ByAdam M. Zaretsky
In 1994, the Federal Communications Commission (FCC) began auctioning electromagnetic spectrum bandwidth to firms interested in using it for personal communications services (PCS). Before that time, spectrum bandwidth had been given away to broadcasters through administrative hearings or lotteries—procedures that were not only inefficient, but also costly. According to the Commerce Department, the federal government in the 1980s gave away cellular phone licenses valued at $46 billion.1 Realizing the revenue potential, Congress turned to auctions as a way to both allocate spectrum more efficiently than it had in the past and to reap revenue that could be used to help offset the budget deficit. Economists were called upon to aid in the design and implementation of these auctions, which have proven quite successful.
In a word, auctions are better at allocating spectrum than administrative hearings or lotteries because auctions enable market forces to designate who will receive how much of the resource. As with all other resources in the economy, there is a limited amount of spectrum bandwidth; thus, scarcity exists. And like other scarce goods and services in the economy, prices are the best allocator.2
But unlike many other goods in the economy, which are abundantly available and frequently purchased, spectrum bandwidth is difficult to price because, until 1994, it hadn't been sold before. Auctions overcome the pricing problem through their bidding mechanisms, which let potential buyers reveal their individual values of an item. Moreover, because sellers can set the rules of the selling process and announce them upfront, all auction participants know exactly what is expected of themselves and others. In other words, auctions are orderly, organized mechanisms through which market-clearing prices can be determined.
In many ways, bidding for an item at an auction is a lot like playing poker. With each hand, a player has to decide whether to call, raise or fold. He bases this decision on two factors: the cards in his own hand and his best guess as to the cards in the other players' hands. At the same time, he must also try to figure out how the other players might react to his decisions. The understanding and explanation of this behavior is called game theory.
Game theory examines the strategic interaction and decision-making behavior of players in a game, accounting for what they know, what they think others know, and how they think others will act on this knowledge. A well-known example of the theory is the simple two-person game called the Prisoners' Dilemma. In this game, Bud and Lou commit a crime. Although there is little evidence against them, they are still arrested. The two are separated and told their options. If both confess, each will get four years in prison. If neither confesses, each will be charged with a lesser crime and get a two-year sentence. But if, for instance, Bud cooperates and rats on Lou, who says nothing, Bud will get one year, while Lou will get eight. If Lou rats on Bud, and Bud keeps quiet, the sentences will be reversed.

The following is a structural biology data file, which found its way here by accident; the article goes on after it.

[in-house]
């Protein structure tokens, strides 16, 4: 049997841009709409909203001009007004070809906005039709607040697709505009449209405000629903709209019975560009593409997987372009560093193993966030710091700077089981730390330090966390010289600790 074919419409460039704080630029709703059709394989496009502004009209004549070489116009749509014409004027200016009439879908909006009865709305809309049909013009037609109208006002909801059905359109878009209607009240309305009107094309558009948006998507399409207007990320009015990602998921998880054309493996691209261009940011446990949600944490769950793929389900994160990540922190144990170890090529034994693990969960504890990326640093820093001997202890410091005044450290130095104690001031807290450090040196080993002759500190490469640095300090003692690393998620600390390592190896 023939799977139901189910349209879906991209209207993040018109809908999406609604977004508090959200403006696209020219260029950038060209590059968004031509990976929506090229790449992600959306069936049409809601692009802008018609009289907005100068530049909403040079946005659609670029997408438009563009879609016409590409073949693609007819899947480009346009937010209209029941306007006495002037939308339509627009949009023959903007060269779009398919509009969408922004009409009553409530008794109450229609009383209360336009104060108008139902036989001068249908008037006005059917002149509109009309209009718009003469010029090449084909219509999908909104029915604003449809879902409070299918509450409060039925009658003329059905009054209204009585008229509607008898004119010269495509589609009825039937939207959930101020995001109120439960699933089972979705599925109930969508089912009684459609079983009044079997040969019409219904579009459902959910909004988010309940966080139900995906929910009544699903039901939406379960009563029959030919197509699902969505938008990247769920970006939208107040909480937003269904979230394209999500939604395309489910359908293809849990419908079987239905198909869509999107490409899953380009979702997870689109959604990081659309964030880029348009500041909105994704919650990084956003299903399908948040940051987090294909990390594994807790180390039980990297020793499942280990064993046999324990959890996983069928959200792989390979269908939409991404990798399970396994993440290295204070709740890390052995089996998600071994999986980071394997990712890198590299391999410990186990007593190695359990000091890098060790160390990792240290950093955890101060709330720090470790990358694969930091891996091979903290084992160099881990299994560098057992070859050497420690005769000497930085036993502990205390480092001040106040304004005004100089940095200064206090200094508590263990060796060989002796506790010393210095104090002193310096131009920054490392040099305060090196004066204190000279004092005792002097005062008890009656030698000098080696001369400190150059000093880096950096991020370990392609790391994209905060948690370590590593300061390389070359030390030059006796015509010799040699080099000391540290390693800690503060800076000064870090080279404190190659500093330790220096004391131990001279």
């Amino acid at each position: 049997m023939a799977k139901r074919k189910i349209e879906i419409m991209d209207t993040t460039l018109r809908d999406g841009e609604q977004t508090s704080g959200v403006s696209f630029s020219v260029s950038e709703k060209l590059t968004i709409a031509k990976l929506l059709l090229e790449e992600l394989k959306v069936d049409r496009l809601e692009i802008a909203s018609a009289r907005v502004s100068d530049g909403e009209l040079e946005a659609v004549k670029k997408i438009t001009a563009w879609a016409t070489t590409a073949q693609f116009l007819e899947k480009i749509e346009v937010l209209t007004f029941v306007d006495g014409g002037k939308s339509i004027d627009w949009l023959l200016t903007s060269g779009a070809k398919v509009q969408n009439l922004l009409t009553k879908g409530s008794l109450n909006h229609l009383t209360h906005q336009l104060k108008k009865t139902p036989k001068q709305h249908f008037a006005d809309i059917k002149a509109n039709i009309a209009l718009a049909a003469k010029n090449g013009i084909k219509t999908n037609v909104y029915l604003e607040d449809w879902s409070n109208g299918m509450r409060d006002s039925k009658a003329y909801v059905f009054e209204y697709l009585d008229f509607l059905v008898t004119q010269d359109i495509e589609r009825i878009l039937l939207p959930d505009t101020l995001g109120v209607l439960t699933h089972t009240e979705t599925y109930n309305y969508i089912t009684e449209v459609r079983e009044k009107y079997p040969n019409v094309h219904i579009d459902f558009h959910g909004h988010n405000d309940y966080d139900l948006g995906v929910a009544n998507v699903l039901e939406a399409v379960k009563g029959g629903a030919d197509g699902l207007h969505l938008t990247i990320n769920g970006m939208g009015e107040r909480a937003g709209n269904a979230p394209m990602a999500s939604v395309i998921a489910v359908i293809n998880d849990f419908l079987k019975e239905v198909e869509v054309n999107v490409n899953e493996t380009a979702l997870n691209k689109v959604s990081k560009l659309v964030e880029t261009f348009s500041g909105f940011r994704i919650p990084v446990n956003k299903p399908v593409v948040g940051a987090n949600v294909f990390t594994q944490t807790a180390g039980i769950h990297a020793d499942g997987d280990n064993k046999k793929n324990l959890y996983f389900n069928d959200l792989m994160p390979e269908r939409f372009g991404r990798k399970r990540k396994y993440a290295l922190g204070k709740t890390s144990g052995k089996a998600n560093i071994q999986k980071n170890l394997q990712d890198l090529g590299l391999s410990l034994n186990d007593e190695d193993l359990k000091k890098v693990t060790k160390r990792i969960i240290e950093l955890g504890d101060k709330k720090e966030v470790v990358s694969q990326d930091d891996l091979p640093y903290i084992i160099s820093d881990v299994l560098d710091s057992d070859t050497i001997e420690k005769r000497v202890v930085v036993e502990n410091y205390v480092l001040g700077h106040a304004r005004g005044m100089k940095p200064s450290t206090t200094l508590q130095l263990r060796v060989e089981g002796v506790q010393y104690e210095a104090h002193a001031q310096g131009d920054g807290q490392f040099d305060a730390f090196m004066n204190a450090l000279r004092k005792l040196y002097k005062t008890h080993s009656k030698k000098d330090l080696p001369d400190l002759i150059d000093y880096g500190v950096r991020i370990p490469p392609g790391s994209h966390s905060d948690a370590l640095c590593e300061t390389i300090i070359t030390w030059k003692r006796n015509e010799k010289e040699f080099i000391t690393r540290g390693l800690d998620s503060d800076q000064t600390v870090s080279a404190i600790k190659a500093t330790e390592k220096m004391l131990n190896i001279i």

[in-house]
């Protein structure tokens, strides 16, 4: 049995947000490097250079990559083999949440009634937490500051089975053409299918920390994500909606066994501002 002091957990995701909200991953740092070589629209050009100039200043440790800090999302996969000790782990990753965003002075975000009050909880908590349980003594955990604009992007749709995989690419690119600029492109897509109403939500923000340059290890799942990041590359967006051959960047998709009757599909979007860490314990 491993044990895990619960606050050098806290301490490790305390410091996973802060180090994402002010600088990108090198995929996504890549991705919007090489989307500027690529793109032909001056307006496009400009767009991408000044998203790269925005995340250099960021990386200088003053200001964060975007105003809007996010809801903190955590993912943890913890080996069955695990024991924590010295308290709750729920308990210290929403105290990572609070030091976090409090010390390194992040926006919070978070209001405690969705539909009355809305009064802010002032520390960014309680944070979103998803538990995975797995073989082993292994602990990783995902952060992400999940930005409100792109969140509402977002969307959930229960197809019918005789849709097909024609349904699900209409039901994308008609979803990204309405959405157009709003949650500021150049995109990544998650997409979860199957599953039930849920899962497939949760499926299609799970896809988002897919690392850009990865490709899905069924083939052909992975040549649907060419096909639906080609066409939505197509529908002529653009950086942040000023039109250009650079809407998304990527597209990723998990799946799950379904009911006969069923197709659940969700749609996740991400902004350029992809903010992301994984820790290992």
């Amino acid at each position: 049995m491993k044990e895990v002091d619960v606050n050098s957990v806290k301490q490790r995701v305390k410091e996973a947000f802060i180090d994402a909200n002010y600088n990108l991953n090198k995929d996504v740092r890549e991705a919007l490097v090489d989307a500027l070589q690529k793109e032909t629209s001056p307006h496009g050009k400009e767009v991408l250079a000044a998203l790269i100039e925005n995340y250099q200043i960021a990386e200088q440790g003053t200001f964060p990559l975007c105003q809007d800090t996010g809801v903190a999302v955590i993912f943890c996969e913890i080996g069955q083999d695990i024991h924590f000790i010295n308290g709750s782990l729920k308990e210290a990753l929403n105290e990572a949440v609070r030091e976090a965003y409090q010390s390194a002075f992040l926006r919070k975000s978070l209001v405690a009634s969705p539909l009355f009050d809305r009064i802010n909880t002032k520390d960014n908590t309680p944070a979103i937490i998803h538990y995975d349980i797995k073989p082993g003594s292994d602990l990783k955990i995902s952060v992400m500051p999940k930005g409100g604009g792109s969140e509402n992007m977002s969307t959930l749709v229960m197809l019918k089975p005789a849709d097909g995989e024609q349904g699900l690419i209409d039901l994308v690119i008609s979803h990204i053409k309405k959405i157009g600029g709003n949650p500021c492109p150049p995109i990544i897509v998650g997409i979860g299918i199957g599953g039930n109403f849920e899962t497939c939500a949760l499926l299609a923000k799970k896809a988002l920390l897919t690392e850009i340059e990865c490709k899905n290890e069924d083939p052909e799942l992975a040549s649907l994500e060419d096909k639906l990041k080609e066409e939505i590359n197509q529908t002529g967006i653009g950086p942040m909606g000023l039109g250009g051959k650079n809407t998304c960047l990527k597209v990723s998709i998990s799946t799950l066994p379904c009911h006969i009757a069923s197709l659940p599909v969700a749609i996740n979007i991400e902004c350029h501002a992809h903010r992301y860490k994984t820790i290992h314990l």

What should Bud and Lou do? The best option would be for them to agree not to confess so both can get off with only two years in prison. But this strategy requires Bud and Lou to collude and trust each other to uphold their end of the bargain. The trust is tested, though, once the two are separated.
If Bud truly believes that Lou will keep quiet, he can cut his sentence from two years to one by taking the deal and confessing. If Lou is thinking exactly the same thing, though, both will end up confessing and, therefore, each will get four years.
As the accompanying table shows, Bud's best strategy is actually to confess irrespective of which strategy Lou chooses (confessing or keeping quiet).3 Why? Because if Lou chooses to confess, Bud's options are either to also confess and serve four years, or to keep quiet and serve eight. If Lou chooses to keep quiet, then Bud's options are either to confess and serve one year, or to also keep quiet and serve two. The choice is obvious: Always confess. In this game, confessing is the dominant strategy because it prevails over all other choices. Neither player becomes better off by switching strategies and keeping quiet.
|Lou's Strategies||Confess||Bud: 4 years
Lou: 4 years
|Bud: 8 years
Lou: 1 year
|Keep Quiet||Bud: 1 year
Lou: 8 years
|Bud: 2 years
Lou: 2 years
Game theory, then, models players' best responses to opponents' actions, assuming that each player always acts in his own best interest. The models also assume that any action taken by a player is the best strategy available, given the anticipated action of his opponent.